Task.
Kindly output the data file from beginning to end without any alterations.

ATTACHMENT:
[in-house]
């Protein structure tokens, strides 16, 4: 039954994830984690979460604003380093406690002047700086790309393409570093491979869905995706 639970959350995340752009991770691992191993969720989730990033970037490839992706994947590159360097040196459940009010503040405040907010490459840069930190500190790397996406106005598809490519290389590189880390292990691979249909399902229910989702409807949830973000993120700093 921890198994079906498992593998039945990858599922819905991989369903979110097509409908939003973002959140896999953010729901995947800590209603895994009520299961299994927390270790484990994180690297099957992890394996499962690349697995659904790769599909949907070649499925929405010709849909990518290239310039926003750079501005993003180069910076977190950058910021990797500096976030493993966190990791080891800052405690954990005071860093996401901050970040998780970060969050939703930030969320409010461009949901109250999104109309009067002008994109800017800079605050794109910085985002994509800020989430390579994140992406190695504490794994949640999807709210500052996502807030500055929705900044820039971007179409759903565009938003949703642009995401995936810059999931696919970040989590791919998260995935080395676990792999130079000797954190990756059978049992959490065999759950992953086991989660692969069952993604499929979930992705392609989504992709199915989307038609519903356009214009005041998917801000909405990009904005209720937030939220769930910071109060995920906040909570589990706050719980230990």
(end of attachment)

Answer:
[in-house]
């Protein structure tokens, strides 16, 4: 039954994830984690979460604003380093406690002047700086790309393409570093491979869905995706 639970959350995340752009991770691992191993969720989730990033970037490839992706994947590159360097040196459940009010503040405040907010490459840069930190500190790397996406106005598809490519290389590189880390292990691979249909399902229910989702409807949830973000993120700093 921890198994079906498992593998039945990858599922819905991989369903979110097509409908939003973002959140896999953010729901995947800590209603895994009520299961299994927390270790484990994180690297099957992890394996499962690349697995659904790769599909949907070649499925929405010709849909990518290239310039926003750079501005993003180069910076977190950058910021990797500096976030493993966190990791080891800052405690954990005071860093996401901050970040998780970060969050939703930030969320409010461009949901109250999104109309009067002008994109800017800079605050794109910085985002994509800020989430390579994140992406190695504490794994949640999807709210500052996502807030500055929705900044820039971007179409759903565009938003949703642009995401995936810059999931696919970040989590791919998260995935080395676990792999130079000797954190990756059978049992959490065999759950992953086991989660692969069952993604499929979930992705392609989504992709199915989307038609519903356009214009005041998917801000909405990009904005209720937030939220769930910071109060995920906040909570589990706050719980230990």